X-M1 & M2R 2019-2020 project :
« Playing with Fourier spectrum 
for real-time ocean explorer and texture generation »

image282.png (1024×768)

Advisor

Fabrice NEYRET   - Maverick team, LJK, at INRIA-Montbonnot (Grenoble)



Context

The Fourier transform helps generating realistic and rich phenomenons such as material appearance or wavy ocean surfaces: Physicists describe oceanographic wave statistics with power spectrum and wave motion with dispersion law. In Computer Graphics this has been used to synthesize realistic ocean surface in movies, and nowadays it can even run in real-time on graphics card using GLSL shaders, e.g. for application in games and simulators. Stochastic textures can also be analyzed and synthesized with this tool.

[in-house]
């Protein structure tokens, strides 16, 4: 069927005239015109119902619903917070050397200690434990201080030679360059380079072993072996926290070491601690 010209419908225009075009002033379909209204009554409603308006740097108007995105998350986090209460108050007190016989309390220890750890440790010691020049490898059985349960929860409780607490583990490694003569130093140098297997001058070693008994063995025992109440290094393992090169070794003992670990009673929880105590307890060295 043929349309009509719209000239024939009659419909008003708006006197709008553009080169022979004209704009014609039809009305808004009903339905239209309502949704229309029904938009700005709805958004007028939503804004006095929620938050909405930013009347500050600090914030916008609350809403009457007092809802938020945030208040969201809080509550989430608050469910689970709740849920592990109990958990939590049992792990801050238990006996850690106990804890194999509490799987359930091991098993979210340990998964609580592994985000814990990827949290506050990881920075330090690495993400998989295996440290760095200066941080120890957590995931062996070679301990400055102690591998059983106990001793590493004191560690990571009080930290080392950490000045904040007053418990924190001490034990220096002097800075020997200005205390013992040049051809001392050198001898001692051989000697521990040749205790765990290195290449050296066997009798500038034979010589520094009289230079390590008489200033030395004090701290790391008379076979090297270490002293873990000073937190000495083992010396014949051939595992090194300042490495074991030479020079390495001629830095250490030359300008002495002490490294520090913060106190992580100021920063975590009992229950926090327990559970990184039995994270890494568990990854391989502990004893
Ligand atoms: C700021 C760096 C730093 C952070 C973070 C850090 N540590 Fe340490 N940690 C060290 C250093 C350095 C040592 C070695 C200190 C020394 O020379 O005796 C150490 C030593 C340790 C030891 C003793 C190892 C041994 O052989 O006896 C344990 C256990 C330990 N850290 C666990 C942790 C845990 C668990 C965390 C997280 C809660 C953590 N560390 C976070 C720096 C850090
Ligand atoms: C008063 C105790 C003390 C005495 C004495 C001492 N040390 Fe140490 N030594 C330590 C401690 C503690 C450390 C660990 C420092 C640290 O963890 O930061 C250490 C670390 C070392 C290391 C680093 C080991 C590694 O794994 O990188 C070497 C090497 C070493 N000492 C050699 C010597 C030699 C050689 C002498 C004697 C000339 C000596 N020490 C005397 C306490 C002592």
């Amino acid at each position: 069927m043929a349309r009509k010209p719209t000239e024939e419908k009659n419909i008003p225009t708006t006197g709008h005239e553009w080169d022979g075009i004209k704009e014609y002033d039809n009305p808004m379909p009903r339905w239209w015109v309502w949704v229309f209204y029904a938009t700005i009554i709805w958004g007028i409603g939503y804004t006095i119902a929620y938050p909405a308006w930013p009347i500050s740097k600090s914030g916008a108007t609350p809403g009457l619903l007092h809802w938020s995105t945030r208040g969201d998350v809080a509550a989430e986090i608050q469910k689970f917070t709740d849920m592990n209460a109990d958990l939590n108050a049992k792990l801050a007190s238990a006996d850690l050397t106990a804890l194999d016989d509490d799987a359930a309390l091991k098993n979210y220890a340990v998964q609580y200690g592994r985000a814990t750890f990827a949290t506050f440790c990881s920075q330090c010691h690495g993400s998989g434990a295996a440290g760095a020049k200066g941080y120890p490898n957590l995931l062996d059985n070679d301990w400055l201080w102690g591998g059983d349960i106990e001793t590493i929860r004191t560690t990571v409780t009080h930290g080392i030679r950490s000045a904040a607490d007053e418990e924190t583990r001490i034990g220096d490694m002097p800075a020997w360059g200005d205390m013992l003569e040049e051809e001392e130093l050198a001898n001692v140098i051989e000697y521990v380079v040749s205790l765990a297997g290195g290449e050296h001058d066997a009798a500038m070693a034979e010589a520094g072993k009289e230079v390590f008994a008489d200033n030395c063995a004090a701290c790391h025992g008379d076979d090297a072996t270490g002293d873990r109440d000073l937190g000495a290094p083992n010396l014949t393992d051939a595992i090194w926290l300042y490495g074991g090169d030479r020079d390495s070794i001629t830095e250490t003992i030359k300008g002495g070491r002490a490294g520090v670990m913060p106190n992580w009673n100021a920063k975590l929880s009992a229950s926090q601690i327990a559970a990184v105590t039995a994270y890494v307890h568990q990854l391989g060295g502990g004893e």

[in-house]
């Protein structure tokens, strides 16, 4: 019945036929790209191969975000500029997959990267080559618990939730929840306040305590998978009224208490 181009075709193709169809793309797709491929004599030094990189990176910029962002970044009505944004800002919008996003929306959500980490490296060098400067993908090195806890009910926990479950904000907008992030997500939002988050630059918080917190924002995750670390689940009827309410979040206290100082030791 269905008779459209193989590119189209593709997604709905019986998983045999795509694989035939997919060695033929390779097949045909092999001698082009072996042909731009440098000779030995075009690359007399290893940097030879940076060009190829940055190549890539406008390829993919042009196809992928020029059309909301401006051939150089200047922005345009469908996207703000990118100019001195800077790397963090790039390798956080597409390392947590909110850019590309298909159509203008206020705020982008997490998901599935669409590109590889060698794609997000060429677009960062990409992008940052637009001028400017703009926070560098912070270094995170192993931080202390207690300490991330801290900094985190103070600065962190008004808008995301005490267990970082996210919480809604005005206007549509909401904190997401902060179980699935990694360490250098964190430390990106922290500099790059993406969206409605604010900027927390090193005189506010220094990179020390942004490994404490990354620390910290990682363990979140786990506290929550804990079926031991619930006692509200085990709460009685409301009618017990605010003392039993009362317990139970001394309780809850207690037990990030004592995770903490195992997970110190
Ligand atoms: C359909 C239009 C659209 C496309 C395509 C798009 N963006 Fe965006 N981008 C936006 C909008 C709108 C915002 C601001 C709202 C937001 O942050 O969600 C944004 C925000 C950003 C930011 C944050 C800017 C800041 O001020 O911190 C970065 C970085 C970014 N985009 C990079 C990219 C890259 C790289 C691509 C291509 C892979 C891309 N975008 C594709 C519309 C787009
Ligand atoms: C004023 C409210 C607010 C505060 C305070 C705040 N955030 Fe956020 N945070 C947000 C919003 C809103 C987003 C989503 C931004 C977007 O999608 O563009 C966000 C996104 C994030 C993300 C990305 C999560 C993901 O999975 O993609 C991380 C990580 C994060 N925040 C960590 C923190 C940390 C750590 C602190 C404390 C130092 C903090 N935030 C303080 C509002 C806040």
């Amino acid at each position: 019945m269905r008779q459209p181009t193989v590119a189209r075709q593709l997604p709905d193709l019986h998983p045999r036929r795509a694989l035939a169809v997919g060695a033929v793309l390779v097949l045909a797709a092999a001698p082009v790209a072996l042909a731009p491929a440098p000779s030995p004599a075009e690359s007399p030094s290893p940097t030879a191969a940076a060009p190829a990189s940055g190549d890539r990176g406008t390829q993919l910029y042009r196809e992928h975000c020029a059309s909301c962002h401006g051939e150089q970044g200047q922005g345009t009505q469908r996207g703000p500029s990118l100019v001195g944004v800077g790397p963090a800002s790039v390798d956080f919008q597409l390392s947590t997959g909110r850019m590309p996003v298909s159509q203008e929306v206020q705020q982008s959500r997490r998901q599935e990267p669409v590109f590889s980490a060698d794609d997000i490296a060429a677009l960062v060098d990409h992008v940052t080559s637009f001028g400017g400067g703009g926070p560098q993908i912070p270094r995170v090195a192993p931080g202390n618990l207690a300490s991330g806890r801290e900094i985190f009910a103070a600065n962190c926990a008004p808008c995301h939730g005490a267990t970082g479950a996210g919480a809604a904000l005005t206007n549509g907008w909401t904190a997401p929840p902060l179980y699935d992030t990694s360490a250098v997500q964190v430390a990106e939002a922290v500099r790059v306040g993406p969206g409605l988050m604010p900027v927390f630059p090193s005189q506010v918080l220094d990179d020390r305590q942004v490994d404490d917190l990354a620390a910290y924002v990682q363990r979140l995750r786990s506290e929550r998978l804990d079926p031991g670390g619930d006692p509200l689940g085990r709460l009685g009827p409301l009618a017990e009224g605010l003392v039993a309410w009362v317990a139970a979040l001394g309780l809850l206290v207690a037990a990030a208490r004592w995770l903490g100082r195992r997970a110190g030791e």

Description of the subject

Fourier transform is thus a very powerful tool, but it comes with annoying intrinsic limitations: it generates only periodic worlds, statistically homogeneous along space, and one cannot easily evolve the look along time as well. Moreover, in real-time walk-through applications the world is vast, and detailed if seen from nearby, so we can’t explicitly generate everything once. Scalability and on-the-fly adaptiveness is thus required: we need to be able to rescale dynamically the span and precision while preserving seamless space and time continuity (i.e., without introducing horrible visual artifacts). Similarly, image textures to be analyzed must be periodic, which is not a convenient constraint.
The main purpose of this subject is to explore various ways to overcome these limitations, making Fourier approaches more pliable.

Prerequisite